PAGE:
Dealing with planting delays

Planting delays are risky for seedling survival. If you need to delay planting trees on your site, there are some things you can do to help your seedlings survive.

The ideal time to plant trees in New Zealand is during autumn to spring. At this time, the soil is moist enough for the seedlings to establish.

Planting tree seedlings outside this timeframe is risky. New seedlings need water to survive. Planting closer to summer means the seedlings establish during the dry summer months. This puts them at risk of not getting enough water (water stress).

Can you delay planting?

There are some reasons you may need to delay planting. COVID-19 lockdowns caused planting delays. The spread of COVID-19 saw a lot of the workforce off sick too.

Climate change will also cause delays. As the weather changes, the ideal planting timeframe may become shorter. You may also have to deal with droughts or flooding.

The biggest risk for planting delays is the seedlings dying. There are several ways to help seedlings survive delays to planting.

Research into COVID-19 planting delays

COVID-19 lockdowns caused planting delays in the forestry industry. Research into the effect of the delays found techniques to:

  • help seedlings survive planting delays
  • help you hold stock for longer
  • look after a site you’ve prepared for planting but can’t plant on.

Below is a summary of the techniques and research informing them.

Holding nursery stock

If you’ve ordered stock but can’t plant it, you may be able to slow down its growth with these methods.

  • Topping – trimming the top of the plant to stop it growing upwards. This is only practical for certain species like shrub hardwood species.
  • Collecting and storing more seed to provide flexibility. This risks seeds becoming less able to germinate (grow) over time.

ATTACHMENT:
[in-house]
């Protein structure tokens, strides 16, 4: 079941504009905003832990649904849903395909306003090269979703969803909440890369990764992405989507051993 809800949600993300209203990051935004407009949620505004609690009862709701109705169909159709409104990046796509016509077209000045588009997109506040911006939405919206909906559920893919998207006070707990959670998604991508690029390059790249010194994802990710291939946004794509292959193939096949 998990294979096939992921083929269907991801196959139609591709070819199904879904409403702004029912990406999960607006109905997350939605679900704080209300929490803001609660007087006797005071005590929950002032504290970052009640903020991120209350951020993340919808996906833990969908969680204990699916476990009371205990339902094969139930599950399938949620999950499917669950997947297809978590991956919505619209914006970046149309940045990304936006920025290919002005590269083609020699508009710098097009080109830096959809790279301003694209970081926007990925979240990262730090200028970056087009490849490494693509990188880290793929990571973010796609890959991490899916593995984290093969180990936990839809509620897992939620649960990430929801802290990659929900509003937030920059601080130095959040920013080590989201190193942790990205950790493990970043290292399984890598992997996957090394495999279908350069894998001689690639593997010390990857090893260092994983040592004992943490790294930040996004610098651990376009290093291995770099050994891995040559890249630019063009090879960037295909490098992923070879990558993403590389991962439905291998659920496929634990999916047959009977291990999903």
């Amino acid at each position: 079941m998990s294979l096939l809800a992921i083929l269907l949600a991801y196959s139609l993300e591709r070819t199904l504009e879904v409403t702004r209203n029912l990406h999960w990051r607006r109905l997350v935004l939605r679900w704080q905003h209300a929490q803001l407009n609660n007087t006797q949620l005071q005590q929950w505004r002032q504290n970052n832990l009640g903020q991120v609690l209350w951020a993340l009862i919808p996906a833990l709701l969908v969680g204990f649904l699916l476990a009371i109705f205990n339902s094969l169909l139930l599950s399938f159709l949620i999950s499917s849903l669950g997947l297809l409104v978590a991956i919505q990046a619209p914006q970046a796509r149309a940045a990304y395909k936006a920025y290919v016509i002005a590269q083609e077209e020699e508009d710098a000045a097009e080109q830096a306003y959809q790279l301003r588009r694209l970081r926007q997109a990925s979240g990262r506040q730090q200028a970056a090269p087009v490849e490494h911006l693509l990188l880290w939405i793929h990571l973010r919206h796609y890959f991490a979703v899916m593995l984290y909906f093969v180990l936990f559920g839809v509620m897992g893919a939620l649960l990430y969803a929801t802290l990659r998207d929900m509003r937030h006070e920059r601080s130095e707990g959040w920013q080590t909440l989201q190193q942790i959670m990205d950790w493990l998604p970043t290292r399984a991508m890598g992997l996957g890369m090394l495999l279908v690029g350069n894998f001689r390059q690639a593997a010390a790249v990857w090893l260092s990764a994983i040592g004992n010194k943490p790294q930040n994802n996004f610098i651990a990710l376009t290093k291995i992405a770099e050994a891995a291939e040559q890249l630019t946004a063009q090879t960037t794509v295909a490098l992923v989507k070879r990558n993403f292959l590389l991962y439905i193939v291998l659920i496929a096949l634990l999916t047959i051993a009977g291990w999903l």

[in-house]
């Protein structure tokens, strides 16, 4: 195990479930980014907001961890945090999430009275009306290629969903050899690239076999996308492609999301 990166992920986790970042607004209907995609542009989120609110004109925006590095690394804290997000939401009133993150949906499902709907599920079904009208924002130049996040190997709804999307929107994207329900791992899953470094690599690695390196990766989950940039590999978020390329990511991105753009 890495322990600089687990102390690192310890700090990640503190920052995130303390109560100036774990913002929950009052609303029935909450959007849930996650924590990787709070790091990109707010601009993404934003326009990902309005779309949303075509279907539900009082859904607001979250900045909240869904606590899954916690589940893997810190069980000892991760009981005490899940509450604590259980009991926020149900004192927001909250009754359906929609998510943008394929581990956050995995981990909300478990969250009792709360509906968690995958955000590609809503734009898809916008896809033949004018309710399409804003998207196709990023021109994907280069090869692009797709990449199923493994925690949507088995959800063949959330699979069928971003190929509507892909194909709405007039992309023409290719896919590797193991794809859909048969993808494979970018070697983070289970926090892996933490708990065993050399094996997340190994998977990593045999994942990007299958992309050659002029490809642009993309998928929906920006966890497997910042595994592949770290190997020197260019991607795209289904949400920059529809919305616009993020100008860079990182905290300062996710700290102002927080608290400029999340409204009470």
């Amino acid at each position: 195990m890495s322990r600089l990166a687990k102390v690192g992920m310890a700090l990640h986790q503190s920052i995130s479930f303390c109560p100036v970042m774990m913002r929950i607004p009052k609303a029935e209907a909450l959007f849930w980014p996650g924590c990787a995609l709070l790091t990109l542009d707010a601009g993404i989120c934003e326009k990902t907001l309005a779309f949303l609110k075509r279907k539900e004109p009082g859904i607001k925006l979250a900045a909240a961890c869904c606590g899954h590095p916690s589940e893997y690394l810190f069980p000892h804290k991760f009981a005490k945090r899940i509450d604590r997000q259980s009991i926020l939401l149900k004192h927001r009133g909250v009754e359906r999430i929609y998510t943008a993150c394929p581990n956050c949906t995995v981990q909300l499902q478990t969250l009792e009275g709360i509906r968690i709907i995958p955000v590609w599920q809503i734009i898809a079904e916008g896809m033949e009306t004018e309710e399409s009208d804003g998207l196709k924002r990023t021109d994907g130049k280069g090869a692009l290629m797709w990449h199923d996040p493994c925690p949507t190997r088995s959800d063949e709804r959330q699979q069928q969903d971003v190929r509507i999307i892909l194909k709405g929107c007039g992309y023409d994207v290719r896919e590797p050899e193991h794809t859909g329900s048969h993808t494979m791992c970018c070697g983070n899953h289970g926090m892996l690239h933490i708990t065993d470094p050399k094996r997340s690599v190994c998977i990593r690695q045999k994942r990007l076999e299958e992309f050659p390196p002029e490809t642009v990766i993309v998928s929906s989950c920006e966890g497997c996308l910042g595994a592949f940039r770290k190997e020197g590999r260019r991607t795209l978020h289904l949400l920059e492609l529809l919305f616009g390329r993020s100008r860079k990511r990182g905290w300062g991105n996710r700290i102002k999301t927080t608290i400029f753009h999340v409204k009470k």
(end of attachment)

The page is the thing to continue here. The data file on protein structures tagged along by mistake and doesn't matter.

• Repotting into larger containers to hold stock until the next planting season.

Controlling seedling access to nutrients and water can help prevent too much growth in the nursery. It also prepares crops for lifting, storing and planting.

Look after a site you’ve prepared for planting

There are few ways to look after your site if you need to delay planting.

  • Use herbicides to stop woody weeds growing on the planting site.
  • On pasture sites, make sure grazing continues.
  • Plant grass on bare sites to stop woody weeds growing during the delay.

Read the fact sheet

Keeping seedlings alive

It’s possible to extend the planting season and make it successful by doing a few things.

If you need to delay planting, help keep seedlings alive by:

  • growing them in containers
  • moving them to the planting site using refrigerated transport
  • having small regular deliveries made to site
  • using larger crews to speed up planting
  • planting larger stock, which may be more resilient to delayed planting
  • using plant guards to protect the plants
  • using mulch to keep the soil moist
  • choosing hardier species to plant
  • avoiding problem planting sites.

Read the fact sheet

Delayed planting

Manaaki Whenua – Landcare Research developed 5 steps for planting success. These steps help seedlings survive tougher conditions, like delayed planting and drought.

  1. Assess the site to choose the best location for planting. Looking at the soil helps you understand how the soil behaves and how it may affect your seedlings.
  2. Select your plants. Choose plants resilient to drought conditions. Ask nursery staff for help if you’re not sure.
  3. Prepare the site. Understanding your site will help you know what site preparation to do. Does the site need weed control? Is there mulch on site you can use to keep moisture in the soil? Do you need nurse plants to protect your seedlings?
  4. Planting techniques are important for success. Water your plants before and after planting. Don’t plant your seedlings when they’re dry. Think about using plant guards to protect your seedlings while they grow.
  5. Create an ongoing maintenance plan. How will you manage weeds? Do you need to use mulch? Is protection from browsing animals needed? Would nutrient rich wastes benefit your site?

Read more about using nutrient rich wastes for forestry plantings.

Read the fact sheet

One Billion Trees research fact sheets

This research was commissioned by the One Billion Trees programme.

Read about other One Billion Trees science projects on the Ministry for Primary Industries’ website.